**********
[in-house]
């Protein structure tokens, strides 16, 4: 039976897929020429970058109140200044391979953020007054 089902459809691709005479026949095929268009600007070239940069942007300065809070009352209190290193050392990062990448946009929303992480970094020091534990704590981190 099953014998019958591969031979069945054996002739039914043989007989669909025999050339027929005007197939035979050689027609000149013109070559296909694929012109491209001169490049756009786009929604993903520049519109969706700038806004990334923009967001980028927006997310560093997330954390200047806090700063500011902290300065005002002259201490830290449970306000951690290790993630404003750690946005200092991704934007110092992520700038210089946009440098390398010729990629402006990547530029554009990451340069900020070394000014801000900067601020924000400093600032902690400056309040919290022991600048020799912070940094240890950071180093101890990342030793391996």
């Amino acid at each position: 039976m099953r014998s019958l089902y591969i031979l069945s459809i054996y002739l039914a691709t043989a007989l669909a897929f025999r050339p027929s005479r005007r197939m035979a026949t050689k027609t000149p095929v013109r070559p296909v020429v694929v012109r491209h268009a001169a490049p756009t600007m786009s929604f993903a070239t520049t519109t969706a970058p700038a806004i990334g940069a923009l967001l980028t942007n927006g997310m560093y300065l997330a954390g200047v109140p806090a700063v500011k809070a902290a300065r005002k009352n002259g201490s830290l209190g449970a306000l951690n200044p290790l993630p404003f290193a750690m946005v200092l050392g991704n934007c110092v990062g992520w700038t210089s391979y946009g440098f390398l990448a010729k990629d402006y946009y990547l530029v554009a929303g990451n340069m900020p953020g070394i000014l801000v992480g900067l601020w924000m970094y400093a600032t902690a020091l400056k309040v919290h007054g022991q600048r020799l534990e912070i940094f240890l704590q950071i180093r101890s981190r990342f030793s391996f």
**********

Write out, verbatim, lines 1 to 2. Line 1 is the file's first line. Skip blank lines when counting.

[in-house]
């Protein structure tokens, strides 16, 4: 039976897929020429970058109140200044391979953020007054 089902459809691709005479026949095929268009600007070239940069942007300065809070009352209190290193050392990062990448946009929303992480970094020091534990704590981190 099953014998019958591969031979069945054996002739039914043989007989669909025999050339027929005007197939035979050689027609000149013109070559296909694929012109491209001169490049756009786009929604993903520049519109969706700038806004990334923009967001980028927006997310560093997330954390200047806090700063500011902290300065005002002259201490830290449970306000951690290790993630404003750690946005200092991704934007110092992520700038210089946009440098390398010729990629402006990547530029554009990451340069900020070394000014801000900067601020924000400093600032902690400056309040919290022991600048020799912070940094240890950071180093101890990342030793391996």